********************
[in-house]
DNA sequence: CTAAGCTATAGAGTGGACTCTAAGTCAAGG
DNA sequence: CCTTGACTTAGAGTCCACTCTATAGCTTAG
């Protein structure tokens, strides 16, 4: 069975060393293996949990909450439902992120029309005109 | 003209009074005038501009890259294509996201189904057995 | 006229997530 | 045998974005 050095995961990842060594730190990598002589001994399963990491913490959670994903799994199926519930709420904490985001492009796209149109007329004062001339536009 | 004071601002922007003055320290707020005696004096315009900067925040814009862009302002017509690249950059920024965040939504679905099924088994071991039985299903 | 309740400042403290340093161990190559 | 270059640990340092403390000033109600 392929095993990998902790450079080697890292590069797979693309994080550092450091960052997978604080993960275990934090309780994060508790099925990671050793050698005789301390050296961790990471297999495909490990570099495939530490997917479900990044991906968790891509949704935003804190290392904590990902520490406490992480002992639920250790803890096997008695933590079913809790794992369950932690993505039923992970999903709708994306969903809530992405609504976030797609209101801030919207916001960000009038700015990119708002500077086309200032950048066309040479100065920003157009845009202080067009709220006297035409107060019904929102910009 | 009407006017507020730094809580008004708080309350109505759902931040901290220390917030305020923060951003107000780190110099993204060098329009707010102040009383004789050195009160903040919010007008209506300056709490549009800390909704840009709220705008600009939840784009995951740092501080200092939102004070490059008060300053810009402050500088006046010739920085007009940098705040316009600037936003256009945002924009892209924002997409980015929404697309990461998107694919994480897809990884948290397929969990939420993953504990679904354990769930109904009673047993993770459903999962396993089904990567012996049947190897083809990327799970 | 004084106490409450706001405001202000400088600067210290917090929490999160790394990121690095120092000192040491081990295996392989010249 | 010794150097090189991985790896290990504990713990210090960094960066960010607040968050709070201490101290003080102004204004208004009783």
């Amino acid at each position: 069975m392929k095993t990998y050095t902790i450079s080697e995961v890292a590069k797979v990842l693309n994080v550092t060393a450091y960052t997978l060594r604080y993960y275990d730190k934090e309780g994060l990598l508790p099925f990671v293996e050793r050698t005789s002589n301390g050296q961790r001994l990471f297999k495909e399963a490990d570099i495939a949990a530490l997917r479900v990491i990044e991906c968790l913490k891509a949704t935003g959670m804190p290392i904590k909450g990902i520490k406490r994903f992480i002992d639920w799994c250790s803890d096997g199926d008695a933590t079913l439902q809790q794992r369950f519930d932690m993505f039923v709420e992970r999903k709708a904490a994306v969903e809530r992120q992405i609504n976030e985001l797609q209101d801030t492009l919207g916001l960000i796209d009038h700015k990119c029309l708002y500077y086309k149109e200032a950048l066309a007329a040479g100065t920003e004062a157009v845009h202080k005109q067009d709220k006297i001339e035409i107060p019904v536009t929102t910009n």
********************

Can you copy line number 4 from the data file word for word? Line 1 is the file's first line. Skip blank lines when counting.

């Protein structure tokens, strides 16, 4: 069975060393293996949990909450439902992120029309005109 | 003209009074005038501009890259294509996201189904057995 | 006229997530 | 045998974005 050095995961990842060594730190990598002589001994399963990491913490959670994903799994199926519930709420904490985001492009796209149109007329004062001339536009 | 004071601002922007003055320290707020005696004096315009900067925040814009862009302002017509690249950059920024965040939504679905099924088994071991039985299903 | 309740400042403290340093161990190559 | 270059640990340092403390000033109600 392929095993990998902790450079080697890292590069797979693309994080550092450091960052997978604080993960275990934090309780994060508790099925990671050793050698005789301390050296961790990471297999495909490990570099495939530490997917479900990044991906968790891509949704935003804190290392904590990902520490406490992480002992639920250790803890096997008695933590079913809790794992369950932690993505039923992970999903709708994306969903809530992405609504976030797609209101801030919207916001960000009038700015990119708002500077086309200032950048066309040479100065920003157009845009202080067009709220006297035409107060019904929102910009 | 009407006017507020730094809580008004708080309350109505759902931040901290220390917030305020923060951003107000780190110099993204060098329009707010102040009383004789050195009160903040919010007008209506300056709490549009800390909704840009709220705008600009939840784009995951740092501080200092939102004070490059008060300053810009402050500088006046010739920085007009940098705040316009600037936003256009945002924009892209924002997409980015929404697309990461998107694919994480897809990884948290397929969990939420993953504990679904354990769930109904009673047993993770459903999962396993089904990567012996049947190897083809990327799970 | 004084106490409450706001405001202000400088600067210290917090929490999160790394990121690095120092000192040491081990295996392989010249 | 010794150097090189991985790896290990504990713990210090960094960066960010607040968050709070201490101290003080102004204004208004009783």